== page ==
Analysis suggests that increasing COVID-19 booster rates could save thousands of lives and billions of dollars in medical costs.
The Centers for Disease Control and Prevention (CDC) announced it would stop reporting COVID-19 cases and deaths daily and switch to weekly reports “to allow for additional reporting flexibility, reduce the reporting burden on states and jurisdictions, and maximize surveillance resources.”
Boosters could prevent thousands of deaths
A recent analysis from the Commonwealth Fund, a private foundation, examined three possible scenarios in which the vaccination rate in the US remains the same as it was in August or significantly increases.
The model is an update from a previous analysis. It suggests that if a fall booster vaccination campaign reached coverage similar to the 2020–2021 influenza vaccination, it would prevent more than 75,000 deaths and more than 745,000 hospitalizations by the end of March 2023. Moreover, it would also generate savings of $44 billion associated with direct medical costs.
The second scenario assumes that 80% of eligible individuals age five and older will receive their booster dose by the end of 2022. According to the analysis, it would prevent approximately 90,000 deaths and more than 936,000 hospitalizations and avert $56 billion in direct medical costs over the course of the next six months.
The authors note that because of the possible emergence of an entirely new variant, the results of the analysis may underestimate the benefits of bivalent booster vaccination in terms of cases, hospitalizations, deaths, and medical costs averted.
Moreover, authors predict that relaxed COVID-19 control measures are likely “to fuel a more substantial fall surge” than suggested in the analysis. In addition, the analysis did not incorporate holiday-driven contact.
As of October 5, around 11.5 million Americans had received the updated booster shot, which targets both the initial SARS-CoV-2 virus and the Omicron sub-variants BA.4/5, according to the CDC. This represents only 5.3% of the people in the US aged 12 and older who are eligible for the booster.
This study does not appear to account for the superior protection of infection-acquired immunity against severe disease nor considers the risk of adverse vaccine-related events among those at low risk of severe COVID-19 in a thorough risk-benefit evaluation.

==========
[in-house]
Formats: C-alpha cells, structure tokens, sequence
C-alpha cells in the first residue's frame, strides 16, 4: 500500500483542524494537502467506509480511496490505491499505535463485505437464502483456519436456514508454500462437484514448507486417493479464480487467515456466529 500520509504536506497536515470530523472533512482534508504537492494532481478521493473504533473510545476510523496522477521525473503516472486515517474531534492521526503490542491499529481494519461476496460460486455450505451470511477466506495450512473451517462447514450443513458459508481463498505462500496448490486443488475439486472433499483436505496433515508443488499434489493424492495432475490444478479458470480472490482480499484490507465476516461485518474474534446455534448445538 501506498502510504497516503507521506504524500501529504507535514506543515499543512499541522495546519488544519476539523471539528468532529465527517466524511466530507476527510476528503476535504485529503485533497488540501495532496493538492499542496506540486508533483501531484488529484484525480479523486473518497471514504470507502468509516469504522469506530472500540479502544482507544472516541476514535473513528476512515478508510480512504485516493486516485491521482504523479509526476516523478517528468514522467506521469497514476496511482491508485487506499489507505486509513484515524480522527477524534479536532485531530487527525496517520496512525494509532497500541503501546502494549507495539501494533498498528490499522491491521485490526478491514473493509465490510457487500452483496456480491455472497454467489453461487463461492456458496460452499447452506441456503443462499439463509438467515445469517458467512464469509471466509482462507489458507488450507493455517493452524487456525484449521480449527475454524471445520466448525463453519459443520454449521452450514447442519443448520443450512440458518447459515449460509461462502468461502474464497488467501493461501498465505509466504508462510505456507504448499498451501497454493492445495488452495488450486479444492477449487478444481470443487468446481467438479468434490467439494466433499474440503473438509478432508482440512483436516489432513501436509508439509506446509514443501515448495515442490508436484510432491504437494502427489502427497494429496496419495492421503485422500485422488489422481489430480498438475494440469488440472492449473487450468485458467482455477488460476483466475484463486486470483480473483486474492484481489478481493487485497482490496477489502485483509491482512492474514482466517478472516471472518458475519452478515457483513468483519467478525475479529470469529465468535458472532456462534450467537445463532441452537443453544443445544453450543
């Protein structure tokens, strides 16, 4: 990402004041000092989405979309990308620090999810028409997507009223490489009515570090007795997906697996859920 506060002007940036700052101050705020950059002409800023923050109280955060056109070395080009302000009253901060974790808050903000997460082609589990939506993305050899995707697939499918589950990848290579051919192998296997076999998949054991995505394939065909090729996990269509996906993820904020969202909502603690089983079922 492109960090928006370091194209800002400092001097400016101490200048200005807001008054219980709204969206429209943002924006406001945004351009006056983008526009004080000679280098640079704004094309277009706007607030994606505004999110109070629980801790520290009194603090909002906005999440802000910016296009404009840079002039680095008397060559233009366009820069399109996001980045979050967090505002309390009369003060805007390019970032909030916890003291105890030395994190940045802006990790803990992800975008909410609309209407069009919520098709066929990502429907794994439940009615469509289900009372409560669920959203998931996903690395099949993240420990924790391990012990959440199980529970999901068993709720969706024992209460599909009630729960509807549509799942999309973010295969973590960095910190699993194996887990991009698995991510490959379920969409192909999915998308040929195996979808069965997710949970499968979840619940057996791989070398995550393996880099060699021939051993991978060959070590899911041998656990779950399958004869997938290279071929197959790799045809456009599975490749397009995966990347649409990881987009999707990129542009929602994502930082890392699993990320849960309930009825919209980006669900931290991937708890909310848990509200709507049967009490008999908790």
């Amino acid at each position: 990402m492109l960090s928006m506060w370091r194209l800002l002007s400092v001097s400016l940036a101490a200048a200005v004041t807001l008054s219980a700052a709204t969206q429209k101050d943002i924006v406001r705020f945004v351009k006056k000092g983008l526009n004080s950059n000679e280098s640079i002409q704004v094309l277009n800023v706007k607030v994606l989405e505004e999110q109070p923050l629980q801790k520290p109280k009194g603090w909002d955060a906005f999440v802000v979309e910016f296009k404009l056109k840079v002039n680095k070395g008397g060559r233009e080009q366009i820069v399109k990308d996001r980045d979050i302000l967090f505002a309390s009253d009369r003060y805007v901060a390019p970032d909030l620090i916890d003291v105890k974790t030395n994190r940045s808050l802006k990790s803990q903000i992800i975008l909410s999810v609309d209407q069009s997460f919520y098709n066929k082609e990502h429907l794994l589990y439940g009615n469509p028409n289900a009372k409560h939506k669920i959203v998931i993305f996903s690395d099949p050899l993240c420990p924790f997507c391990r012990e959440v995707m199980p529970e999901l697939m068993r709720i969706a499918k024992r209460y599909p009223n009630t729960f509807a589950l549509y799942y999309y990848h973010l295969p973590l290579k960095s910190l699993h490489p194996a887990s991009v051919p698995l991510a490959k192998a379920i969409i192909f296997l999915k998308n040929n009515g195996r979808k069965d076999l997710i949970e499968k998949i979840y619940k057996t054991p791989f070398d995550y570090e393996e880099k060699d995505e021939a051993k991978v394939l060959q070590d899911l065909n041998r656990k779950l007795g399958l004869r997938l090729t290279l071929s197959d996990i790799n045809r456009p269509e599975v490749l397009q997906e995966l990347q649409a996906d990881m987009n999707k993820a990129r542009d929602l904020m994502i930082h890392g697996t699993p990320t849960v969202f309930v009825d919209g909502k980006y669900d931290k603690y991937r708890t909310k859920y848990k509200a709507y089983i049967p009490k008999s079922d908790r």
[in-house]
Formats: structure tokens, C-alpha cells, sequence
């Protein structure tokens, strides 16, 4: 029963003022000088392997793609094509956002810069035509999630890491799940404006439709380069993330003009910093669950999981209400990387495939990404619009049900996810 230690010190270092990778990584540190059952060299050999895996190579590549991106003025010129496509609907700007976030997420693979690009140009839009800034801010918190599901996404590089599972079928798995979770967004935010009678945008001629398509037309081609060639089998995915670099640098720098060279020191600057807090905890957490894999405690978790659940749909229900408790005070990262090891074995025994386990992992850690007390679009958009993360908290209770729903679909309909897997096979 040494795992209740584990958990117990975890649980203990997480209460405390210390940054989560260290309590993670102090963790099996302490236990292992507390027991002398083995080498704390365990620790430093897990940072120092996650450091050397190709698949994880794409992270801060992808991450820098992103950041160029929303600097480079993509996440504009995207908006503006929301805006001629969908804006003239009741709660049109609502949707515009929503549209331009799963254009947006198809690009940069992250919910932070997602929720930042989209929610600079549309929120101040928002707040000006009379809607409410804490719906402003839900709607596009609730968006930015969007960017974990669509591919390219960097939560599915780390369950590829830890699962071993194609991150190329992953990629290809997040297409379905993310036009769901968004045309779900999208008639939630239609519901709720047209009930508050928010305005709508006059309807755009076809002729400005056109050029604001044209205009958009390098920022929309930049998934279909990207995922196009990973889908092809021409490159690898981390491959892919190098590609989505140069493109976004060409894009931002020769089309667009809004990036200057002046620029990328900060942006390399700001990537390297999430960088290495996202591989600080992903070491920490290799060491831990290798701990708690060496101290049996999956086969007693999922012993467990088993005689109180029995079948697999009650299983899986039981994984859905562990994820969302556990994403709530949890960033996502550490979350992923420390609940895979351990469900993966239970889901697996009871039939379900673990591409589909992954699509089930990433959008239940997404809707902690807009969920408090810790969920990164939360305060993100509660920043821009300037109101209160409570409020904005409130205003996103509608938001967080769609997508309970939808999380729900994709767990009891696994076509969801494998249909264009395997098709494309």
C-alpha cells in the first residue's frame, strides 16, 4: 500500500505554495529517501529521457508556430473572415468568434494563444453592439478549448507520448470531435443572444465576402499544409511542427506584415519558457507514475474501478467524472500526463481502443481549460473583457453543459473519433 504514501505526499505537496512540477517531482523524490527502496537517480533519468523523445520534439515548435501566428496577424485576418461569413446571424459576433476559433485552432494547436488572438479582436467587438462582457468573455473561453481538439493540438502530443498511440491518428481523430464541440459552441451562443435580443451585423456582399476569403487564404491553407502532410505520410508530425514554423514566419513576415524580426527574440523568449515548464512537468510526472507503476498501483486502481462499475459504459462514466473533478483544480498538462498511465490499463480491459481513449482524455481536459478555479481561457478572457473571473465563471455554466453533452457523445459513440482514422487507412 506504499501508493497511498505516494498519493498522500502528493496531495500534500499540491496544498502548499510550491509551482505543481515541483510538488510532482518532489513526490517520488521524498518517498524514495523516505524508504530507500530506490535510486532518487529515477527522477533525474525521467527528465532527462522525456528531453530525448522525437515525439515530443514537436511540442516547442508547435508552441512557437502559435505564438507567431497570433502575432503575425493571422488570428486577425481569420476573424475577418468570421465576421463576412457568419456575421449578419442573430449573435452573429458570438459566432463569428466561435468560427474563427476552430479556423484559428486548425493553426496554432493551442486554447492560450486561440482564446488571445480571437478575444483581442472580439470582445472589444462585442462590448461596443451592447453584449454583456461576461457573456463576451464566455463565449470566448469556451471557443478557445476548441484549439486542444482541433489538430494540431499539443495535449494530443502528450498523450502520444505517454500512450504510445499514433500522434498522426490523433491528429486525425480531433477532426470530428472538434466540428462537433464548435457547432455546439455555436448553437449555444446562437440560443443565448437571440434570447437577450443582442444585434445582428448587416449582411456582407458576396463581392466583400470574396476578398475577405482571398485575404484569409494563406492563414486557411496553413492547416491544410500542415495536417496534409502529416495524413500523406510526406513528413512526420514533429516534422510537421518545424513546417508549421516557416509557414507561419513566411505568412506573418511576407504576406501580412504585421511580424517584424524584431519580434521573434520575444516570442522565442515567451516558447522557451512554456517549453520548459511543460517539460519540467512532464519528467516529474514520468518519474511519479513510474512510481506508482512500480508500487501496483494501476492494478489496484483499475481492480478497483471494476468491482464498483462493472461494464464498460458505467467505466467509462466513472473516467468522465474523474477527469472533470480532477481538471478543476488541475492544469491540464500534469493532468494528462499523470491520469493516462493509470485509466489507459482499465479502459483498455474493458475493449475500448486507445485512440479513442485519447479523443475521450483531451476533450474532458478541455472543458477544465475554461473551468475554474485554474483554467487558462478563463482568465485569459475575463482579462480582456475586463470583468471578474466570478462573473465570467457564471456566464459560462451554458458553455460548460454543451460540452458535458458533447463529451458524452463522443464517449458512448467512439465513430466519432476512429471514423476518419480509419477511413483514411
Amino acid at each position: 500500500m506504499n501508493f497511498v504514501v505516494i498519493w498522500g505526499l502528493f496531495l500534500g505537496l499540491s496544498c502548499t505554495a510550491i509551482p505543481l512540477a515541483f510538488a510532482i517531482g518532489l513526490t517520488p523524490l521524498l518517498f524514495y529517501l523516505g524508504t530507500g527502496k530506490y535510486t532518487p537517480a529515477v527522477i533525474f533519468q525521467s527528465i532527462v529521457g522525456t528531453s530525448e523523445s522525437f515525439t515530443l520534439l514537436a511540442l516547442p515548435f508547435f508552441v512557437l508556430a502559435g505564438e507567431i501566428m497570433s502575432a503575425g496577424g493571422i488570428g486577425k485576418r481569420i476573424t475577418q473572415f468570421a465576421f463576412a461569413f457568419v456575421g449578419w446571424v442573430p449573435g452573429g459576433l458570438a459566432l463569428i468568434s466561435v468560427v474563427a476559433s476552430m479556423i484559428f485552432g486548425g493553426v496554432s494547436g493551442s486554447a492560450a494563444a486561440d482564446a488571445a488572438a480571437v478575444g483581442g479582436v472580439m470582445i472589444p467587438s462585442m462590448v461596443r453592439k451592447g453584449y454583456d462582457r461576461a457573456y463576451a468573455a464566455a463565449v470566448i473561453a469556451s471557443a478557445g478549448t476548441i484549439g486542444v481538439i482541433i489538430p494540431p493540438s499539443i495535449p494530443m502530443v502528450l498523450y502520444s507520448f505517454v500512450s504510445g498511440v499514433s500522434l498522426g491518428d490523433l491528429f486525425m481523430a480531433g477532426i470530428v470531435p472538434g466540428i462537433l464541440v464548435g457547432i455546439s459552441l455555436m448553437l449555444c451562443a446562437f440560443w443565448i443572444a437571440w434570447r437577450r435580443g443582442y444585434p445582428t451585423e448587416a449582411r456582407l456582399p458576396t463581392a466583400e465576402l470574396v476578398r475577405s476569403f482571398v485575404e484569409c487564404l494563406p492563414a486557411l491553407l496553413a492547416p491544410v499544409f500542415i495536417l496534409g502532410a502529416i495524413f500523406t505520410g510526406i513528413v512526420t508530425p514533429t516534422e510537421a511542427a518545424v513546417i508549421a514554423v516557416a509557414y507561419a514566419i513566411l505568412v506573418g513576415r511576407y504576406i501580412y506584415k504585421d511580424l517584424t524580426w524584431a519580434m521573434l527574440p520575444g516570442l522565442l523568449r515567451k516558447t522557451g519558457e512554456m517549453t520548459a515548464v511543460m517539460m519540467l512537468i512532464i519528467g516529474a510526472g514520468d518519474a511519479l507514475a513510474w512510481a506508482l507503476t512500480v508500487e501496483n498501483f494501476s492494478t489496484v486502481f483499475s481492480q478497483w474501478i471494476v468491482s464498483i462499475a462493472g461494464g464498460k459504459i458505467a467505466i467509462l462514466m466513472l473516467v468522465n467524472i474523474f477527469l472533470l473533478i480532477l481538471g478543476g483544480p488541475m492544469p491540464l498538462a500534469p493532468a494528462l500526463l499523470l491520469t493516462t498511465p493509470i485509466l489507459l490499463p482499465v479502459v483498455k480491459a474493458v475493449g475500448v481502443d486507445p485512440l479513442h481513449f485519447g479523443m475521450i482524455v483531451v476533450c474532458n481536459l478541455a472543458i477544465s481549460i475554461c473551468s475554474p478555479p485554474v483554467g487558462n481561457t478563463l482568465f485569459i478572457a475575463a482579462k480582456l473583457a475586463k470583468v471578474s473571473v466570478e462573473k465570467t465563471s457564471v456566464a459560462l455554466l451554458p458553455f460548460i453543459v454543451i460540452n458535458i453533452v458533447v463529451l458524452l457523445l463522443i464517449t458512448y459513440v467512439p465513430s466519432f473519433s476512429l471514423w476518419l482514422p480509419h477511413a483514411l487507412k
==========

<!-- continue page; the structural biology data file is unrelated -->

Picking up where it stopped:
Altarawneh and colleagues found that previous infection alone conferred 91% protection against severe, critical, or fatal Omicron infection. In comparison, three doses and no prior infection offered 82.7% protection against the severe, critical, or fatal disease.
The authors of this large, real-world study conclude that any form of immunity (infection, vaccination, or both) provides good protection against severe disease and death. The next study provides some insight into which high-risk populations would likely benefit most from a booster.
Hospitalizations among high-risk veterans
A retrospective study published in the Journal of the American Medical Association suggests a low rate of hospitalization and death in patients who completed a COVID-19 vaccination series and received a booster.
The research included over 1.6 million patients receiving care at Veterans Health Administration facilities, who were followed up for 24 weeks — from July 1, 2021, to May 30, 2022. At that time, the Delta variant and the Omicron BA.1, BA.2, and BA.2.12.1 sub-variants were predominant in the US. Most (68.4%) of the patients were 65 years or older, and 8.2% were female. Only 3.8% were younger than 65 years and without a high-risk comorbid condition.
Over the 24 weeks, the overall incidence of hospitalizations with COVID-19 pneumonia or death was 8.9 events per 10 000 persons. Among participants with average risk, those who were 65 years or younger and had no high-risk conditions, the incidence rate was 0.9 events per 10 000 persons.
Among high-risk populations — people over 65 years with high-risk comorbid conditions (70.4% of participants) or with immunocompromising conditions (9.6% of participants), the incidence of hospitalization with pneumonia or death was 9.6 events per 10 000 persons.
Hospitalizations with pneumonia or deaths were more common among individuals 65 years or older with immunocompromising conditions (15.7 events per 10 000 persons) than those with high-risk comorbidities (2.6 events per 10 000 persons.)
Study authors note that there is a risk of measurement error and bias because unboosted or unvaccinated populations were not included. Moreover, subgroups such as nursing home residents were excluded so that “the findings could have greater generalizability”; however, the study population was predominantly white men.
Overall, the risk of breakthrough infection was higher in the average-risk population than in the high-risk population, suggesting perhaps that risk-reduction measures mitigated some of the exposures. The risk of severe disease was 3.8 to 4.7 times higher for the high-risk population than the average-risk individuals.
For clinicians and caregivers, this data suggests that vaccination, boosters, monoclonal antibodies, if indicated, easy access to testing, and linkage to care with appropriate empirical treatment are vital measures to prevent disease progression. Patients with cancer who have received immunosuppressing drugs are at elevated risk compared to those with high-risk comorbidities.
Those immunocompromised patients who received mRNA-1273 (Moderna) vs. BNT162b2 (Pfizer) had a lower cumulative incidence of hospitalization during the study. Caregivers should be in contact with the family member’s primary care provider to discuss measures to reduce risk and the plan of care as soon as the veteran tests positive.